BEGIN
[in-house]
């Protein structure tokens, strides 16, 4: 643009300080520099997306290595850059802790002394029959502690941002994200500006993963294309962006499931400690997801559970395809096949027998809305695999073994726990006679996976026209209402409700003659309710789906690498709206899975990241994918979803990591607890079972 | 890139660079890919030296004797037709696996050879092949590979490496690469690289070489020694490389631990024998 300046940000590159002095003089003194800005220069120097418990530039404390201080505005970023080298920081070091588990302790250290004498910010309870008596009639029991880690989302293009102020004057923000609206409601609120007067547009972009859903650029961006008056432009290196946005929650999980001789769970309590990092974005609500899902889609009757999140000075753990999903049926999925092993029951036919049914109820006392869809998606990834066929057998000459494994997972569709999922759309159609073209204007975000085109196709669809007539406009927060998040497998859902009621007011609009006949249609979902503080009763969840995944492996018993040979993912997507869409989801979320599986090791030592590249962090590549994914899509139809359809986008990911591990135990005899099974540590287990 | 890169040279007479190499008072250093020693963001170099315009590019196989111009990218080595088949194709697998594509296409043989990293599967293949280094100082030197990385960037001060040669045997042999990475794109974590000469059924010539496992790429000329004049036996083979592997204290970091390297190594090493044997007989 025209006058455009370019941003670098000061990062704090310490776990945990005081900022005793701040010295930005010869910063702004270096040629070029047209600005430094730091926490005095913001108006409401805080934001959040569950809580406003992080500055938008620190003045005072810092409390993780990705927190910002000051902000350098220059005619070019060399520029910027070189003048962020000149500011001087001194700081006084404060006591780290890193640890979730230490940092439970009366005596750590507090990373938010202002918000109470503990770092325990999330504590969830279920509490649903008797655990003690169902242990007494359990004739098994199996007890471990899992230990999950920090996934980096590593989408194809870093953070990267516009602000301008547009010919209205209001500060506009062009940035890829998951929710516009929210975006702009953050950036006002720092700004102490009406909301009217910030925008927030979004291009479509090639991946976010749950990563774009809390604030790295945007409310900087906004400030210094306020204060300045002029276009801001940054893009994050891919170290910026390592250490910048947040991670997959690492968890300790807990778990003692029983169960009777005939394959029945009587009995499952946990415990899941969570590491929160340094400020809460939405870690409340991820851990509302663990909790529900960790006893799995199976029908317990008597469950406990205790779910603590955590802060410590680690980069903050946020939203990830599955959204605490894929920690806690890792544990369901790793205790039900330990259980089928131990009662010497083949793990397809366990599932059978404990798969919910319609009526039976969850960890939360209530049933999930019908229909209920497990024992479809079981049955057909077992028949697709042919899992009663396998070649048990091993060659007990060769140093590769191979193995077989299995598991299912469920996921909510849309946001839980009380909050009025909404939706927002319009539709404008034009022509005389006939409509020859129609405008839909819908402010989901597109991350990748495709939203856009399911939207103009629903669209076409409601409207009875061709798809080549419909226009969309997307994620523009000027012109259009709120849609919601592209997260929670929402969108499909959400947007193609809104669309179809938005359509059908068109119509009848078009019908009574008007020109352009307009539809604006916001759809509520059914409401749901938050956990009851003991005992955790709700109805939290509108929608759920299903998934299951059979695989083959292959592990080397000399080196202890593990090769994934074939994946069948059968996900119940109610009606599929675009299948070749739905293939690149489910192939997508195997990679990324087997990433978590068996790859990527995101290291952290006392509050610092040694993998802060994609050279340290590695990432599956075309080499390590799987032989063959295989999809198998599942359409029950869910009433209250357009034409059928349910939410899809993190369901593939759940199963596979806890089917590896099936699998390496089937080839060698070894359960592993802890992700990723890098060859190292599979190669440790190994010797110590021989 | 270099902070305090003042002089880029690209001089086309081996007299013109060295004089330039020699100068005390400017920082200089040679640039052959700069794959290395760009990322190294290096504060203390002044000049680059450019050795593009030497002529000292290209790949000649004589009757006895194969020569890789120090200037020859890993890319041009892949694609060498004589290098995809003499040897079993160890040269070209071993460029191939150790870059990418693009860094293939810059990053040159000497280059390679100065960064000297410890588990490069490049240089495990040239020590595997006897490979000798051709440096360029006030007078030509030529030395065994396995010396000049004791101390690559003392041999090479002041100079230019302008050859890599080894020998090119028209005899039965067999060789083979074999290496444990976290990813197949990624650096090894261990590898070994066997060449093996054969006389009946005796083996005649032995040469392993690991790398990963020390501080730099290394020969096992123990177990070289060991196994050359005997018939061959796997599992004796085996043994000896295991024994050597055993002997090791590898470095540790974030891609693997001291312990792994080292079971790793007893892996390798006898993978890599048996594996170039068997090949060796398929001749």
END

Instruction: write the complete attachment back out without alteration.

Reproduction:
[in-house]
């Protein structure tokens, strides 16, 4: 643009300080520099997306290595850059802790002394029959502690941002994200500006993963294309962006499931400690997801559970395809096949027998809305695999073994726990006679996976026209209402409700003659309710789906690498709206899975990241994918979803990591607890079972 | 890139660079890919030296004797037709696996050879092949590979490496690469690289070489020694490389631990024998 300046940000590159002095003089003194800005220069120097418990530039404390201080505005970023080298920081070091588990302790250290004498910010309870008596009639029991880690989302293009102020004057923000609206409601609120007067547009972009859903650029961006008056432009290196946005929650999980001789769970309590990092974005609500899902889609009757999140000075753990999903049926999925092993029951036919049914109820006392869809998606990834066929057998000459494994997972569709999922759309159609073209204007975000085109196709669809007539406009927060998040497998859902009621007011609009006949249609979902503080009763969840995944492996018993040979993912997507869409989801979320599986090791030592590249962090590549994914899509139809359809986008990911591990135990005899099974540590287990 | 890169040279007479190499008072250093020693963001170099315009590019196989111009990218080595088949194709697998594509296409043989990293599967293949280094100082030197990385960037001060040669045997042999990475794109974590000469059924010539496992790429000329004049036996083979592997204290970091390297190594090493044997007989 025209006058455009370019941003670098000061990062704090310490776990945990005081900022005793701040010295930005010869910063702004270096040629070029047209600005430094730091926490005095913001108006409401805080934001959040569950809580406003992080500055938008620190003045005072810092409390993780990705927190910002000051902000350098220059005619070019060399520029910027070189003048962020000149500011001087001194700081006084404060006591780290890193640890979730230490940092439970009366005596750590507090990373938010202002918000109470503990770092325990999330504590969830279920509490649903008797655990003690169902242990007494359990004739098994199996007890471990899992230990999950920090996934980096590593989408194809870093953070990267516009602000301008547009010919209205209001500060506009062009940035890829998951929710516009929210975006702009953050950036006002720092700004102490009406909301009217910030925008927030979004291009479509090639991946976010749950990563774009809390604030790295945007409310900087906004400030210094306020204060300045002029276009801001940054893009994050891919170290910026390592250490910048947040991670997959690492968890300790807990778990003692029983169960009777005939394959029945009587009995499952946990415990899941969570590491929160340094400020809460939405870690409340991820851990509302663990909790529900960790006893799995199976029908317990008597469950406990205790779910603590955590802060410590680690980069903050946020939203990830599955959204605490894929920690806690890792544990369901790793205790039900330990259980089928131990009662010497083949793990397809366990599932059978404990798969919910319609009526039976969850960890939360209530049933999930019908229909209920497990024992479809079981049955057909077992028949697709042919899992009663396998070649048990091993060659007990060769140093590769191979193995077989299995598991299912469920996921909510849309946001839980009380909050009025909404939706927002319009539709404008034009022509005389006939409509020859129609405008839909819908402010989901597109991350990748495709939203856009399911939207103009629903669209076409409601409207009875061709798809080549419909226009969309997307994620523009000027012109259009709120849609919601592209997260929670929402969108499909959400947007193609809104669309179809938005359509059908068109119509009848078009019908009574008007020109352009307009539809604006916001759809509520059914409401749901938050956990009851003991005992955790709700109805939290509108929608759920299903998934299951059979695989083959292959592990080397000399080196202890593990090769994934074939994946069948059968996900119940109610009606599929675009299948070749739905293939690149489910192939997508195997990679990324087997990433978590068996790859990527995101290291952290006392509050610092040694993998802060994609050279340290590695990432599956075309080499390590799987032989063959295989999809198998599942359409029950869910009433209250357009034409059928349910939410899809993190369901593939759940199963596979806890089917590896099936699998390496089937080839060698070894359960592993802890992700990723890098060859190292599979190669440790190994010797110590021989 | 270099902070305090003042002089880029690209001089086309081996007299013109060295004089330039020699100068005390400017920082200089040679640039052959700069794959290395760009990322190294290096504060203390002044000049680059450019050795593009030497002529000292290209790949000649004589009757006895194969020569890789120090200037020859890993890319041009892949694609060498004589290098995809003499040897079993160890040269070209071993460029191939150790870059990418693009860094293939810059990053040159000497280059390679100065960064000297410890588990490069490049240089495990040239020590595997006897490979000798051709440096360029006030007078030509030529030395065994396995010396000049004791101390690559003392041999090479002041100079230019302008050859890599080894020998090119028209005899039965067999060789083979074999290496444990976290990813197949990624650096090894261990590898070994066997060449093996054969006389009946005796083996005649032995040469392993690991790398990963020390501080730099290394020969096992123990177990070289060991196994050359005997018939061959796997599992004796085996043994000896295991024994050597055993002997090791590898470095540790974030891609693997001291312990792994080292079971790793007893892996390798006898993978890599048996594996170039068997090949060796398929001749």